If you're having trouble remembering your dreams, try eating fish, potatoes and bananas before going to bed.
A new study has found vitamin B6 helps dreamers remember their wild experiences after they wake up.
Participants in the study, conducted at the University of Adelaide, took B6 supplements before bedtime for five consecutive nights.
"It seems as time went on my dreams were clearer and clearer and easier to remember," said one participant. "I also did not lose fragments as the day went on."
Sleep patterns weren't affected according to the study, published in the journal Perceptual and Motor Skills.
"My dreams were more real - I couldn't wait to go to bed and dream," said another participant.
"The average person spends around six years of their lives dreaming," said study leader Denholm Aspy.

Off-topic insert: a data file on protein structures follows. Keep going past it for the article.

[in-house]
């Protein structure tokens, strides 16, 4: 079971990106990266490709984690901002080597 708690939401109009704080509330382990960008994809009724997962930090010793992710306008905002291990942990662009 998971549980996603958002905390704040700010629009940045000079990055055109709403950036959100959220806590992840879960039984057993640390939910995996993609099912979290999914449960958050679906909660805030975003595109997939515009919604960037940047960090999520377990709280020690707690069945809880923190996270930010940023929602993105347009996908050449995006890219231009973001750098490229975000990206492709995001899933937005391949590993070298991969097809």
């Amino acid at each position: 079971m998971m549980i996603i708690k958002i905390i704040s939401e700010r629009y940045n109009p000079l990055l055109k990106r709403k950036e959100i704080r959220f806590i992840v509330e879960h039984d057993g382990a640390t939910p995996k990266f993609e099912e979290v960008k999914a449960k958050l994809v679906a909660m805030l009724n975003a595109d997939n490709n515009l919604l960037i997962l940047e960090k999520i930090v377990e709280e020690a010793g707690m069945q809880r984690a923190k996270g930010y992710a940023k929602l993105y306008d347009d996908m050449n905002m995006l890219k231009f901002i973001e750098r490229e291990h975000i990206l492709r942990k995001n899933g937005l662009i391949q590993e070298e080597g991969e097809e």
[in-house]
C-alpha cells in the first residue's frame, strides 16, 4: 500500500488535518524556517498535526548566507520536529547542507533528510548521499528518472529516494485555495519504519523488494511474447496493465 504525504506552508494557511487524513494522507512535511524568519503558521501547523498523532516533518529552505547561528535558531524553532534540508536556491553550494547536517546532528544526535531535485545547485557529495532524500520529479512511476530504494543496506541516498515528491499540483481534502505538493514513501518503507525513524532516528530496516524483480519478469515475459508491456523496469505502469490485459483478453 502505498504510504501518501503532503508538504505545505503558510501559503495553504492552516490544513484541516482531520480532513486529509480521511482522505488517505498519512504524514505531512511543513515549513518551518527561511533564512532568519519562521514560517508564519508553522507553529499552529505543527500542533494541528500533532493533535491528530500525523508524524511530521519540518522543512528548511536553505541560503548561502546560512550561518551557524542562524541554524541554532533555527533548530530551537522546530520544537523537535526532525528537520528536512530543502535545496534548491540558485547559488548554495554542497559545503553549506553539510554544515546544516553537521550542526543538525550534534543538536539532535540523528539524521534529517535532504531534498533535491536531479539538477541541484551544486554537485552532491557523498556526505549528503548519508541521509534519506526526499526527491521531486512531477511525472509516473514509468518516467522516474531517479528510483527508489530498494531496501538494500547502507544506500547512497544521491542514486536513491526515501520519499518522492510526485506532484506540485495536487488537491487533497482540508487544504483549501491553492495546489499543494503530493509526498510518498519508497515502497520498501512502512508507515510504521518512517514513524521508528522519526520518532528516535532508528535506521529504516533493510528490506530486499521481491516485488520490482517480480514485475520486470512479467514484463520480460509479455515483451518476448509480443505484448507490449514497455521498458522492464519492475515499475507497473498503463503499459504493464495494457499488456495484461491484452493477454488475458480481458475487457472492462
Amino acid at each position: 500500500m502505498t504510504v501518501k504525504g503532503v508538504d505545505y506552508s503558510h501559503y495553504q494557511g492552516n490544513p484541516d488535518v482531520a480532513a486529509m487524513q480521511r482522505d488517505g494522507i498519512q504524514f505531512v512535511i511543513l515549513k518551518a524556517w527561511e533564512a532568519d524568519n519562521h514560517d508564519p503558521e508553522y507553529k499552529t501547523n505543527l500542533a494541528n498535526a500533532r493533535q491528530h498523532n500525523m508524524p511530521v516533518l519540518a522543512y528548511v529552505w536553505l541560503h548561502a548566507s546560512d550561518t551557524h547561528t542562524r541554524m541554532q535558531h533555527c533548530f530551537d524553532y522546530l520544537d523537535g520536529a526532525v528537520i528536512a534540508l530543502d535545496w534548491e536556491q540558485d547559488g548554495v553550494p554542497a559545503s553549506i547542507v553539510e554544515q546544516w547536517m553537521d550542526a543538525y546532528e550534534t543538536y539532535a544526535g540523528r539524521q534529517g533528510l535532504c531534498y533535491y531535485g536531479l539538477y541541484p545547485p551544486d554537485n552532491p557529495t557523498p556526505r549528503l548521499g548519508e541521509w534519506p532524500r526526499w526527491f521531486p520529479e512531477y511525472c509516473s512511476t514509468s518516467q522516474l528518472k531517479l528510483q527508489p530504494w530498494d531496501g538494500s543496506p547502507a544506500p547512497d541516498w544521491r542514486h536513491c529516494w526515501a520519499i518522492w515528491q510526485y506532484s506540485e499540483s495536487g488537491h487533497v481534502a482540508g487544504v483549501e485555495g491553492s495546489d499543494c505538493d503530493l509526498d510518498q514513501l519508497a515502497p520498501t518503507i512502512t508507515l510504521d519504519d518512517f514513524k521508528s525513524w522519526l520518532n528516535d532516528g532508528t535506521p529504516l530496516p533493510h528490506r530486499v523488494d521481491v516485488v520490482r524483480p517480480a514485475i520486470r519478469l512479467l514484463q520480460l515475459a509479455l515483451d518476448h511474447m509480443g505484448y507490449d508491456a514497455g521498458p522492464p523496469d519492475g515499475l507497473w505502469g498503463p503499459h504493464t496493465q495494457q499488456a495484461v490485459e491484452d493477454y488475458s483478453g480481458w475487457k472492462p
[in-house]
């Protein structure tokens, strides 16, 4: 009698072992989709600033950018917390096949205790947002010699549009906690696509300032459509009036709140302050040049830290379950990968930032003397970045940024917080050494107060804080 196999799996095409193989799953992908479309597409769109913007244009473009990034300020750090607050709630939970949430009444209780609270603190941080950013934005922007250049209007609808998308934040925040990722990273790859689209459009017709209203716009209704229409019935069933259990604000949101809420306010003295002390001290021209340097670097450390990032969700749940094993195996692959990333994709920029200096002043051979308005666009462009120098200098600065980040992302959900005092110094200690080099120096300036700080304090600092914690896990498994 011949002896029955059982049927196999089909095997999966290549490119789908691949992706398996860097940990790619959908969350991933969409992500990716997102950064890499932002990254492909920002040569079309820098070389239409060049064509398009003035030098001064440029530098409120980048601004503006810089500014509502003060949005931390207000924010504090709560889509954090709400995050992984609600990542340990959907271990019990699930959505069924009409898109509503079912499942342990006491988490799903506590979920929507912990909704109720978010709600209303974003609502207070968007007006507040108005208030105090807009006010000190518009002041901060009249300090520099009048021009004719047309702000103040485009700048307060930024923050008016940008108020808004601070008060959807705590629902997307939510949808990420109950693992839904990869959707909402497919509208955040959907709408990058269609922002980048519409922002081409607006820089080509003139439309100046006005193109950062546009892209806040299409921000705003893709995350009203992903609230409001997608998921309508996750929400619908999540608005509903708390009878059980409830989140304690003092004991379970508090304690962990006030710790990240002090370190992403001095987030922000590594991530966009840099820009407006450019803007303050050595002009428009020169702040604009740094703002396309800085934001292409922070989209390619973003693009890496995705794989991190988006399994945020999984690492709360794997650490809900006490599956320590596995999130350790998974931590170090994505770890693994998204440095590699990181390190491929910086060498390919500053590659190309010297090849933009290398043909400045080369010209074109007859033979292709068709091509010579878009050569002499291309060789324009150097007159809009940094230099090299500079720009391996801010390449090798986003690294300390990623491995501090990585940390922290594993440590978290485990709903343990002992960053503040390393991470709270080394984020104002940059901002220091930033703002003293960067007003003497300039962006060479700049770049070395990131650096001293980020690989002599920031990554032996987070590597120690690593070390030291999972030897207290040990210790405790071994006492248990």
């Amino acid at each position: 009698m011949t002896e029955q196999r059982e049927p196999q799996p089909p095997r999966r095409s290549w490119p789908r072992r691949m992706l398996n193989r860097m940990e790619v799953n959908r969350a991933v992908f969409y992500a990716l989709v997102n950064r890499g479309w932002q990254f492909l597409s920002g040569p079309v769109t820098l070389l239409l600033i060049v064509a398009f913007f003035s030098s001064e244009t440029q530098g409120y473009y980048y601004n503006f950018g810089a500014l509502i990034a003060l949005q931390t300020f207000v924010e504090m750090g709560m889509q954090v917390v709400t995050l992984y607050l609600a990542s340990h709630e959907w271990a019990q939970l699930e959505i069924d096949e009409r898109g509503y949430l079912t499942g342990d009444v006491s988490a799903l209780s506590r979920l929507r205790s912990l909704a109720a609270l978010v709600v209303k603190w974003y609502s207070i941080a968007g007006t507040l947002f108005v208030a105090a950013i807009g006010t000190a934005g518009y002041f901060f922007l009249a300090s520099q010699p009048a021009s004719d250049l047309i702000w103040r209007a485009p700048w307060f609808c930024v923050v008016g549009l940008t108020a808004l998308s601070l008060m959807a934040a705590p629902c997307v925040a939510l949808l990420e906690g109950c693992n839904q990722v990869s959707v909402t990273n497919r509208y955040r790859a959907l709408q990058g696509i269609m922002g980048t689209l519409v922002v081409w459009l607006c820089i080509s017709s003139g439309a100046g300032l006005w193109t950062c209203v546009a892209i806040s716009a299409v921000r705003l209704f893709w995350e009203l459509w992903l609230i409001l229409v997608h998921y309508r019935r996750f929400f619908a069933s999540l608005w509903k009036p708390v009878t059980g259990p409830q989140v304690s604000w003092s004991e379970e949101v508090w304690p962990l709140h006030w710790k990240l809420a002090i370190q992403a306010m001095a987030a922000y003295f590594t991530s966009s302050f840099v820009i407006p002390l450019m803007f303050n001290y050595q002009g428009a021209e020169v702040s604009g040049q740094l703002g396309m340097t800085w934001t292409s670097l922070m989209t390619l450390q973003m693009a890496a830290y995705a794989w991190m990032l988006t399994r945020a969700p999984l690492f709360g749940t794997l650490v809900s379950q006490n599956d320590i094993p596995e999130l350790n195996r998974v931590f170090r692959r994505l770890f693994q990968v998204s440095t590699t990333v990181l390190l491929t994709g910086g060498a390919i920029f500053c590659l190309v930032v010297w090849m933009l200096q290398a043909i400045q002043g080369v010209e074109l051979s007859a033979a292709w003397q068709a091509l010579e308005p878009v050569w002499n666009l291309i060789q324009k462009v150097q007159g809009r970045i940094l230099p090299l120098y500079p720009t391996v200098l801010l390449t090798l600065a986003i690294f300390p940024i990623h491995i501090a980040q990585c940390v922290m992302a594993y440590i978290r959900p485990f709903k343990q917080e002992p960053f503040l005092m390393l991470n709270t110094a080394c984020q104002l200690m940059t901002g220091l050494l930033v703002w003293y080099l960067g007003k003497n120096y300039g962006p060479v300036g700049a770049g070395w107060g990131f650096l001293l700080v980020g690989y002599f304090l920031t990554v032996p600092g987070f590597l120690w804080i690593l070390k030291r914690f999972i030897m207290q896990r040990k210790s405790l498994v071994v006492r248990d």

"If we are able to become lucid and control our dreams, we can then use our dreaming time more productively. Lucid dreaming, where you know that you are dreaming while the dream is still happening, has many potential benefits. For example, it may be possible to use lucid dreaming for overcoming nightmares, treating phobias, creative problem solving, refining motor skills and even helping with rehabilitation from physical trauma.
"In order to have lucid dreams it is very important to first be able to recall dreams on a regular basis. This study suggests that vitamin B6 may be one way to help people have lucid dreams."
Other foods high in B6 include milk, cheese, eggs and avocado.
"Further research is needed to investigate whether the effects of vitamin B6 vary according to how much is obtained from the diet," said Dr Aspy.
"If vitamin B6 is only effective for people with low dietary intake, its effects on dreaming may diminish with prolonged supplementation."